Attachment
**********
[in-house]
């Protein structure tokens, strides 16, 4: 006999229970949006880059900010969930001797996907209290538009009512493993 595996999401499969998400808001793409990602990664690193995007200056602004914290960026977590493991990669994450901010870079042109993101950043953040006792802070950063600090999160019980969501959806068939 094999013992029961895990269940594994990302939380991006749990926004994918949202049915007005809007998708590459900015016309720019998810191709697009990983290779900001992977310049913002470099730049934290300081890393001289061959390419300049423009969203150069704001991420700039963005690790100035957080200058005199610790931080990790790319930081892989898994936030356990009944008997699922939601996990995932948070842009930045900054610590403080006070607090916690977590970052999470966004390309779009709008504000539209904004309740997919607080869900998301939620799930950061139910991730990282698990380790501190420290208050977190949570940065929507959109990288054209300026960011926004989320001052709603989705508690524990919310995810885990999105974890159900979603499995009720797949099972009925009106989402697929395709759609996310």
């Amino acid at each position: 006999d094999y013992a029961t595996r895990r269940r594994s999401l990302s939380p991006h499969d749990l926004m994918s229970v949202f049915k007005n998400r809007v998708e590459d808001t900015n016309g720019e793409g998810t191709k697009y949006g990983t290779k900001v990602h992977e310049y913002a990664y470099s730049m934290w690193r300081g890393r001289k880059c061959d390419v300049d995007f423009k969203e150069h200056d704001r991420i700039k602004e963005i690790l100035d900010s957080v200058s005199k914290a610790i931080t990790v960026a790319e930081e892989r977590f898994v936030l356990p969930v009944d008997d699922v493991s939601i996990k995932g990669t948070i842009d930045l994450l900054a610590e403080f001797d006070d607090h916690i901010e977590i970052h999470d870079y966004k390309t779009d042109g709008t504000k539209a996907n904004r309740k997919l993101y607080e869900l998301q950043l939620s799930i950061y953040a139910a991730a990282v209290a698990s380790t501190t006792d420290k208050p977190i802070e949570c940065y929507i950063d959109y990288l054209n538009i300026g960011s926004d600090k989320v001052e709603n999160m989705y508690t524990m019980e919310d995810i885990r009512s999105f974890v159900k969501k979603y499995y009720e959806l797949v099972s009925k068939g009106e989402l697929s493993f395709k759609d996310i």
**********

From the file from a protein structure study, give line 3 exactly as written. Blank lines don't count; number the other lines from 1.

């Amino acid at each position: 006999d094999y013992a029961t595996r895990r269940r594994s999401l990302s939380p991006h499969d749990l926004m994918s229970v949202f049915k007005n998400r809007v998708e590459d808001t900015n016309g720019e793409g998810t191709k697009y949006g990983t290779k900001v990602h992977e310049y913002a990664y470099s730049m934290w690193r300081g890393r001289k880059c061959d390419v300049d995007f423009k969203e150069h200056d704001r991420i700039k602004e963005i690790l100035d900010s957080v200058s005199k914290a610790i931080t990790v960026a790319e930081e892989r977590f898994v936030l356990p969930v009944d008997d699922v493991s939601i996990k995932g990669t948070i842009d930045l994450l900054a610590e403080f001797d006070d607090h916690i901010e977590i970052h999470d870079y966004k390309t779009d042109g709008t504000k539209a996907n904004r309740k997919l993101y607080e869900l998301q950043l939620s799930i950061y953040a139910a991730a990282v209290a698990s380790t501190t006792d420290k208050p977190i802070e949570c940065y929507i950063d959109y990288l054209n538009i300026g960011s926004d600090k989320v001052e709603n999160m989705y508690t524990m019980e919310d995810i885990r009512s999105f974890v159900k969501k979603y499995y009720e959806l797949v099972s009925k068939g009106e989402l697929s493993f395709k759609d996310i």